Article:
Would Bloomberg Have a Chance?

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Patrick Andrade / Polaris

New York Mayor Michael Bloomberg

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So the more urgent question is, which party would be more hurt by his entry into the race?

Although there are statistics and arguments on both sides, Perot almost certainly hurt George H.W. Bush and Bob Dole (and helped Bill Clinton) in his two Presidential runs, while Ralph Nader clearly benefited George W. Bush in 2000 against Al Gore. Despite Bloomberg's reformist views on welfare and education that put him more in line with conservatives, on a national level, he would almost certainly hurt the Democratic nominee more than the Republican.

But Presidential elections aren't national contests — they are races to those 270 electoral votes. Playing around with the National Archives Electoral College calculator (as I did for most of my morning Wednesday) shows that it isn't impossible for Bloomberg to get enough votes to win, but it is tough indeed. The more interesting question is which reliably Red and Blue states could shift from one side to the other with Bloomberg on the ballot. Of course, determining that in a rigorous way is impossible without knowing who the other candidates will be among the various possible combinations (the all-New York match up of Giuliani versus Clinton versus Bloomberg is particularly imponderable), and without knowing what the mood of the nation will be in 2008.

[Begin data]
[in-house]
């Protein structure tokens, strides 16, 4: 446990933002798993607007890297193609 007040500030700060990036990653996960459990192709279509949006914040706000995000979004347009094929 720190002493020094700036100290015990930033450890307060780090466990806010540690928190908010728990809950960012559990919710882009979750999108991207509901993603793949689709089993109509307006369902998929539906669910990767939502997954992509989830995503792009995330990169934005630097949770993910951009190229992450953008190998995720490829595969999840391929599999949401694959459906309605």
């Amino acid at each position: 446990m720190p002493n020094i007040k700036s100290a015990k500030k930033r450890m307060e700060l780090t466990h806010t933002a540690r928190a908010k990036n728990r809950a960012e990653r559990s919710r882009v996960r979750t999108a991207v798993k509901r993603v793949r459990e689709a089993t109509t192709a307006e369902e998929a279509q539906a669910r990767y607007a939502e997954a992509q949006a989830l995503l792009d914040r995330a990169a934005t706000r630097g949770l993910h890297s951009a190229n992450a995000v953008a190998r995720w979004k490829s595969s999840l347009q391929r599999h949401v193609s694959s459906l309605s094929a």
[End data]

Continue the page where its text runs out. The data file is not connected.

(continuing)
It appears that a massively funded Bloomberg candidacy would endanger more states won by Gore and Kerry than those won by Bush. On the other hand, if Bloomberg was able to pick off some electoral votes, he could theoretically throw the outcome into the House of Representatives, producing another set of complex what-ifs.

We won't know until next year if Bloomberg will run. And unlike political reporters, who have the time and inclination to speculate endlessly about every possible eventuality, presidential campaigns live by one simple rule: don't worry about things you can't control. For now, all of the announced Presidential candidates are locked in fierce trench warfare trying to secure their positions on the general election ballot as their party's nominee. Wondering how to beat Michael Bloomberg will wait for another day, down the road and a million political years away.

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